From there, we hit a steep and rocky decent back down to the North Trail Head station (aid 3). During this decent, I caught a second wind and was flying as I reached the beautiful spread of food (3:55). I was getting hungry, so I spent some time here eating. I used the entire 3+ mile incline on the red trail, which we were now headed up, to eat and then digest.

Once back up on top of the ridge, I was all alone for about 45 minutes. It was time for some tunes (Grateful Dead, Pearl Jam)! Getting to Aid 4 (back at Peavine Falls) was the biggest challenge of the day for me. Listening to the music and singing out loud made things a lot easier. Once I reached the Peavine Falls parking lot (5:05), I knew things would be all downhill from there. Literally. The majority of the rest of the race was mostly downhill.

Oak Mountain

The problem was that they told me I was in the top 30. 29th to be exact. "Whaaaa? Are you kidding??" I now had my lady pacing me and running downhill is my strength. Let's see if I can finish in the top 30! It was on this downhill that I caught my third wind. I quickly lost my lady (we had discussed before the race that I would just go if I felt good) and continued to attack the downhill. It was here that gravity just took me for a ride. I probably ran about two miles somewhere in the low 7s. It was unbelievable! I passed five people before I finished with a lady who had I had seen on the course all day (she's a GUTS member, but I didn't catch her name). My final time was 6:09:41! The results aren't posted yet, but it looks like I finished in the top 25! (The results are now posted. It lists me as 23rd overall, however, Enid Gonzales beat me. She was 23rd, I was 24th.)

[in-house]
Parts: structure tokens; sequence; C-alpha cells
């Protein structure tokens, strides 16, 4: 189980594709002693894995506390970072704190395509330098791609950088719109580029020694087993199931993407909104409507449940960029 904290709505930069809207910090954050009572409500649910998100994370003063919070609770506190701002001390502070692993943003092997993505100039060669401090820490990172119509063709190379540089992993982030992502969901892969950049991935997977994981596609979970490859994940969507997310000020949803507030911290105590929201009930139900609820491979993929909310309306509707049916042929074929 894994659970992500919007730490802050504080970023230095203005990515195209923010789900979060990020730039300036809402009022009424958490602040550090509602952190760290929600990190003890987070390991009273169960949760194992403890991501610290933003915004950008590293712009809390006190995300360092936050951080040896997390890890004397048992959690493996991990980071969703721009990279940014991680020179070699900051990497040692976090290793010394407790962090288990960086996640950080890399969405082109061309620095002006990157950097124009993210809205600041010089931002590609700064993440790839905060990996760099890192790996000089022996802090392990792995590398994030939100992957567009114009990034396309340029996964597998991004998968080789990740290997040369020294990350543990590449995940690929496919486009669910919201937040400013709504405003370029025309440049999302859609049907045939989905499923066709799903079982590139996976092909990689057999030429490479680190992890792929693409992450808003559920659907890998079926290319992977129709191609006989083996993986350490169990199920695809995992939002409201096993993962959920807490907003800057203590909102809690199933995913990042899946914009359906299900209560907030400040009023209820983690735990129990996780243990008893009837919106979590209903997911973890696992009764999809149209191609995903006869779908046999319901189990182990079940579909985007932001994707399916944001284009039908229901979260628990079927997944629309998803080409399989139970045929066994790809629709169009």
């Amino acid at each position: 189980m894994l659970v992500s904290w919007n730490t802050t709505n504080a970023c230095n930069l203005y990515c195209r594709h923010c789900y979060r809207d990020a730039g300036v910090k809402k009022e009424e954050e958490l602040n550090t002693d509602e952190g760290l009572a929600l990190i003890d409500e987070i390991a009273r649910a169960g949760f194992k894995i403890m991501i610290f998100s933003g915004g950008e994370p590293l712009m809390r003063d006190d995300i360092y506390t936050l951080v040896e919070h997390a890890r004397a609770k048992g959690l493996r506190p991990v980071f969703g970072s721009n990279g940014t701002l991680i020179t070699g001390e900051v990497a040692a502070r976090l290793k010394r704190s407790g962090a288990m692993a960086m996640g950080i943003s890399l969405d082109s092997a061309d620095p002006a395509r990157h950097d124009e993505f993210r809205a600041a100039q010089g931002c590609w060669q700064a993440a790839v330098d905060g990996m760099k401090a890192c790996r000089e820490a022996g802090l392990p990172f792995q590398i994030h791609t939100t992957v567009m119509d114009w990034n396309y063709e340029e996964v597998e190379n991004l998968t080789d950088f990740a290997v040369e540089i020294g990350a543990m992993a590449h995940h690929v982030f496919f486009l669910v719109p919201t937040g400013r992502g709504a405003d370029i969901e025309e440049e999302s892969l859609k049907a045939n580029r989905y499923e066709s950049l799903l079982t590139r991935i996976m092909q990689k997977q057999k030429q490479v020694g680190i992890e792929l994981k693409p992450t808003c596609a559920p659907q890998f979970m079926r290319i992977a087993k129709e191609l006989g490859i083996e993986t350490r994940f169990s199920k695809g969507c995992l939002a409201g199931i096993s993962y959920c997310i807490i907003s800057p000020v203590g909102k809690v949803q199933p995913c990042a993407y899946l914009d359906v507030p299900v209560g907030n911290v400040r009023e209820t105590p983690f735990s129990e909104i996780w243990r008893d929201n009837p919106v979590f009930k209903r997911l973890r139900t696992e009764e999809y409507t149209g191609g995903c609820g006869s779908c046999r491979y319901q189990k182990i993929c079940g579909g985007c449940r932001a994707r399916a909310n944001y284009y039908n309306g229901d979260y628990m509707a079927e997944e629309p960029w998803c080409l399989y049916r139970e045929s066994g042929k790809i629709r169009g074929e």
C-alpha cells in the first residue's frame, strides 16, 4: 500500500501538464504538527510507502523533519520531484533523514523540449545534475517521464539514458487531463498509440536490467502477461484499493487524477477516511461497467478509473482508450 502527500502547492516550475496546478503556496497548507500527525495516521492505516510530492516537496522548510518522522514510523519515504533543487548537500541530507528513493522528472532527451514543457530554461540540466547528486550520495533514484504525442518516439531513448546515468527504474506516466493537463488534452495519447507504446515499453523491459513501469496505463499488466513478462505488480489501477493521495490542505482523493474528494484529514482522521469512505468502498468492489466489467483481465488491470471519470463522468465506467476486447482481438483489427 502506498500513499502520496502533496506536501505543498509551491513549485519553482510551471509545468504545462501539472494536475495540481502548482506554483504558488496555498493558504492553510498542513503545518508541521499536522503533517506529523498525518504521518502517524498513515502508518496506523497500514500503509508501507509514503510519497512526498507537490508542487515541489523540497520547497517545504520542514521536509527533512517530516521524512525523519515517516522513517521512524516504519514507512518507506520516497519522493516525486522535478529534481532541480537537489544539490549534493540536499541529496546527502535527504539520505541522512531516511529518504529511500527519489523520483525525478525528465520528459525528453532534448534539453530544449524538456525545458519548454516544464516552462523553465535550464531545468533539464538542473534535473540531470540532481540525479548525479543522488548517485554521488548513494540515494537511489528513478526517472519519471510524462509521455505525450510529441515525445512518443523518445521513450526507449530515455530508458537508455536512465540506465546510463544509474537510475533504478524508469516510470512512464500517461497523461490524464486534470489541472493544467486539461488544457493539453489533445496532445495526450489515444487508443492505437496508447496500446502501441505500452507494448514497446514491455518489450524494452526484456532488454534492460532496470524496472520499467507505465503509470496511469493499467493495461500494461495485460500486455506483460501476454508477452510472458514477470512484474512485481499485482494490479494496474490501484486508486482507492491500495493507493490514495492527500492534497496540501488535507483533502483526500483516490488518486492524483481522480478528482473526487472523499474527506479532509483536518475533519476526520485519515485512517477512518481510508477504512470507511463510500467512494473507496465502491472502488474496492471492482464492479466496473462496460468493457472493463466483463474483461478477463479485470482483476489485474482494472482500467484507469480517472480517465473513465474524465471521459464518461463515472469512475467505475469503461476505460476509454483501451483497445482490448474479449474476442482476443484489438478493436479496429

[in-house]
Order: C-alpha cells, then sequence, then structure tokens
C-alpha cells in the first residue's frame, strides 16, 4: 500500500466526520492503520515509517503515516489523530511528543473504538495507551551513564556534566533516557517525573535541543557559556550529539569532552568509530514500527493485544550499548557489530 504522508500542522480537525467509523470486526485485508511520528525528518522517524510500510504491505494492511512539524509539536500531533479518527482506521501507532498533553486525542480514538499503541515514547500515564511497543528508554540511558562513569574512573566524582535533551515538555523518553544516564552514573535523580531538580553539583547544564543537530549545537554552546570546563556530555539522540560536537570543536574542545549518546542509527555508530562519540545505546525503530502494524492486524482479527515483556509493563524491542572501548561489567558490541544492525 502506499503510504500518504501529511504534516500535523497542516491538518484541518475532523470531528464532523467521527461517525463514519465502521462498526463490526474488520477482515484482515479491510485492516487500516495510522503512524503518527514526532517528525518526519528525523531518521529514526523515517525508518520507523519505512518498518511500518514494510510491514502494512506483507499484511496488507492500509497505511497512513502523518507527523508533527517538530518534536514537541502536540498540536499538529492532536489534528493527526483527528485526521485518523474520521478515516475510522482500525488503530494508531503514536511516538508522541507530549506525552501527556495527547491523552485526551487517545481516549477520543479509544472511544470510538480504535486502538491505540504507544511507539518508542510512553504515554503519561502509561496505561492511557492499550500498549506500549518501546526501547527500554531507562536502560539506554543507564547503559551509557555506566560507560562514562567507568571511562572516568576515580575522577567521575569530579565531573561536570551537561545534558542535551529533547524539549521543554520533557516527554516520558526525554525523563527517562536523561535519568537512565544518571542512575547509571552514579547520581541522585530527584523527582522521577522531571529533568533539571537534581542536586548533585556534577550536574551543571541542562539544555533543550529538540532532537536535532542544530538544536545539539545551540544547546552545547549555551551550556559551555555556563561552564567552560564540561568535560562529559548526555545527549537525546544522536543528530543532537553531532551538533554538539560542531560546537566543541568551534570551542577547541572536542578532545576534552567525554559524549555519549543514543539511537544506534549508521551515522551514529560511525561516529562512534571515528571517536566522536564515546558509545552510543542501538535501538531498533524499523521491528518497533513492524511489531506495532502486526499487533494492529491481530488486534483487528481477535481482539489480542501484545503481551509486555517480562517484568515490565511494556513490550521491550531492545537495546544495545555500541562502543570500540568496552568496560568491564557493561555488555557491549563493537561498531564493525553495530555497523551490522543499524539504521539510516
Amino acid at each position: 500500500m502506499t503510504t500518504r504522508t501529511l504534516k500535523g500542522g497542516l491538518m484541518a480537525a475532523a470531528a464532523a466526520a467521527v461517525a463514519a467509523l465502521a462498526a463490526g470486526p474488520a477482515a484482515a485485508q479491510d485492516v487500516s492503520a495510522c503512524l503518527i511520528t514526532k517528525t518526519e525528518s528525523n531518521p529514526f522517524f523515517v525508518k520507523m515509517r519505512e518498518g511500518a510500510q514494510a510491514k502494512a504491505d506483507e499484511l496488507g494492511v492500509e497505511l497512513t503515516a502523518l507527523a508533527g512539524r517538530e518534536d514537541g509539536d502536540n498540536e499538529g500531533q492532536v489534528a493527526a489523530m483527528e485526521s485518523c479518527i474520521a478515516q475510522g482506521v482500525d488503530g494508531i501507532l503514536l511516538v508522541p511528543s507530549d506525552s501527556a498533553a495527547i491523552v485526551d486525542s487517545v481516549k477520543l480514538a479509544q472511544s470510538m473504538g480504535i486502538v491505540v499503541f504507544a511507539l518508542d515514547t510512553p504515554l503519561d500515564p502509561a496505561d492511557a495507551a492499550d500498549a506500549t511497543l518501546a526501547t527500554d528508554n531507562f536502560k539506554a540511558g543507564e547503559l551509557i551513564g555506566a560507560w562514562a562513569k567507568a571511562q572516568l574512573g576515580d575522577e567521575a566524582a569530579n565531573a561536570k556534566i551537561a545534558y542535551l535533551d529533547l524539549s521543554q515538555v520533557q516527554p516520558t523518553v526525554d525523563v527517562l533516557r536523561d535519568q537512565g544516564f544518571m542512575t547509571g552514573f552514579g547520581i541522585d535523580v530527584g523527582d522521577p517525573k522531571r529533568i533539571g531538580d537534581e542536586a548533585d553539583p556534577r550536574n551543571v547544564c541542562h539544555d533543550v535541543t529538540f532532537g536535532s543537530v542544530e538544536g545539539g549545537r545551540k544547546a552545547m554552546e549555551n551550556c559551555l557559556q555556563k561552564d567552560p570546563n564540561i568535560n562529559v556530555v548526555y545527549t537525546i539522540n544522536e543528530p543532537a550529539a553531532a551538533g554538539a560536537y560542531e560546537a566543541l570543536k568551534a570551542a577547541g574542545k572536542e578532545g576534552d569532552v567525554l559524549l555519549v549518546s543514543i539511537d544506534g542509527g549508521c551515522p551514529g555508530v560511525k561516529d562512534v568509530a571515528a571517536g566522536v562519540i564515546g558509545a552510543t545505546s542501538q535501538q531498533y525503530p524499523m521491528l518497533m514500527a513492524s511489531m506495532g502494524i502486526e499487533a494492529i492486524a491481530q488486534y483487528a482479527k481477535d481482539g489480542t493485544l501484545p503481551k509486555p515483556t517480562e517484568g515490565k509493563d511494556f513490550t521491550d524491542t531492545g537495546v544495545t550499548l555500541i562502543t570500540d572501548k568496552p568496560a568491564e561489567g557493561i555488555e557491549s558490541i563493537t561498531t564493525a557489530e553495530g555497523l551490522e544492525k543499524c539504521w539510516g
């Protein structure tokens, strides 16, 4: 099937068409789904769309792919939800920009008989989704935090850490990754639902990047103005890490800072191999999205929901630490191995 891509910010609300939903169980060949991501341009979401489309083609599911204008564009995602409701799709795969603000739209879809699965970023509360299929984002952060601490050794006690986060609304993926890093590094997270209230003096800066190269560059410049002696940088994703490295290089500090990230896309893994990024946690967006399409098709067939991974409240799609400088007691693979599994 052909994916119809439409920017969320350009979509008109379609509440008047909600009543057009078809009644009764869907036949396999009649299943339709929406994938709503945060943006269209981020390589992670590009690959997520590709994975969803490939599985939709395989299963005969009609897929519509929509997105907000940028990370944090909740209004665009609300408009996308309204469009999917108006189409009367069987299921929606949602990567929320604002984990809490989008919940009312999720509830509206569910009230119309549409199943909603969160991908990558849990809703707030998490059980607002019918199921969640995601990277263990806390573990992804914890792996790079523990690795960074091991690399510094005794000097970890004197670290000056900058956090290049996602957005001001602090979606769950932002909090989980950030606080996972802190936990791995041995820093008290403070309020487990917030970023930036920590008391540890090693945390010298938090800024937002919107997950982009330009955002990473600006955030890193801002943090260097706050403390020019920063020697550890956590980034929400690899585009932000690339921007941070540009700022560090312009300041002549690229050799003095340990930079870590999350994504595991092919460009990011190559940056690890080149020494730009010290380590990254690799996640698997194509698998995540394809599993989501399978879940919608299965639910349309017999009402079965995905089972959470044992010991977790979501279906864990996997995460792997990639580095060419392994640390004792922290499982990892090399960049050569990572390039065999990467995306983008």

Feeling great at the finish!

It was great to hang out after the race and talk to some of the other folks I had run with. Eventually I got talking to Alan Abbs (check out this interview Scott Dunlap did with him and his wife Bev Anderson-Abbs; they must be the best ultra-running couple in the world). Alan was in town to see his folks and just finished 2nd overall (DeWayne Satterfield won). We talked for a while as I was enjoying my post-race burger. Hopefully, I'll see Alan again at some other race either here or out West. He is extremely nice and awesome to talk to. I wish him and Bev the best of luck at Western States this year!